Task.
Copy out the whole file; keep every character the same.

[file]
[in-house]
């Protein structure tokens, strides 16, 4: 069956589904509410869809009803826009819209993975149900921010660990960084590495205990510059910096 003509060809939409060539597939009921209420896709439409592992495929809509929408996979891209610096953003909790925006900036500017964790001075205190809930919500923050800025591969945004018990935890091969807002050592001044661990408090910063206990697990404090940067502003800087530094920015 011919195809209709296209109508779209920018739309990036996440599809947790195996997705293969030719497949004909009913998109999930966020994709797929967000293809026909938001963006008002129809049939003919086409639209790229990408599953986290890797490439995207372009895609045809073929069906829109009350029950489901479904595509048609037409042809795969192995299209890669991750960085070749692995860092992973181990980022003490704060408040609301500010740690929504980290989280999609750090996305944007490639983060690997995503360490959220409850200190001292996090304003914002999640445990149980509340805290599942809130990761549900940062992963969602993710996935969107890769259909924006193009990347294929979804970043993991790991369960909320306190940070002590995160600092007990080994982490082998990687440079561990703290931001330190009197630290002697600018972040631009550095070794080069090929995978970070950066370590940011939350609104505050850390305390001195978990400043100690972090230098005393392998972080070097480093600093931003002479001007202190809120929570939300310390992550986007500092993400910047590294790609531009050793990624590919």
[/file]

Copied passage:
[in-house]
């Protein structure tokens, strides 16, 4: 069956589904509410869809009803826009819209993975149900921010660990960084590495205990510059910096 003509060809939409060539597939009921209420896709439409592992495929809509929408996979891209610096953003909790925006900036500017964790001075205190809930919500923050800025591969945004018990935890091969807002050592001044661990408090910063206990697990404090940067502003800087530094920015 011919195809209709296209109508779209920018739309990036996440599809947790195996997705293969030719497949004909009913998109999930966020994709797929967000293809026909938001963006008002129809049939003919086409639209790229990408599953986290890797490439995207372009895609045809073929069906829109009350029950489901479904595509048609037409042809795969192995299209890669991750960085070749692995860092992973181990980022003490704060408040609301500010740690929504980290989280999609750090996305944007490639983060690997995503360490959220409850200190001292996090304003914002999640445990149980509340805290599942809130990761549900940062992963969602993710996935969107890769259909924006193009990347294929979804970043993991790991369960909320306190940070002590995160600092007990080994982490082998990687440079561990703290931001330190009197630290002697600018972040631009550095070794080069090929995978970070950066370590940011939350609104505050850390305390001195978990400043100690972090230098005393392998972080070097480093600093931003002479001007202190809120929570939300310390992550986007500092993400910047590294790609531009050793990624590919």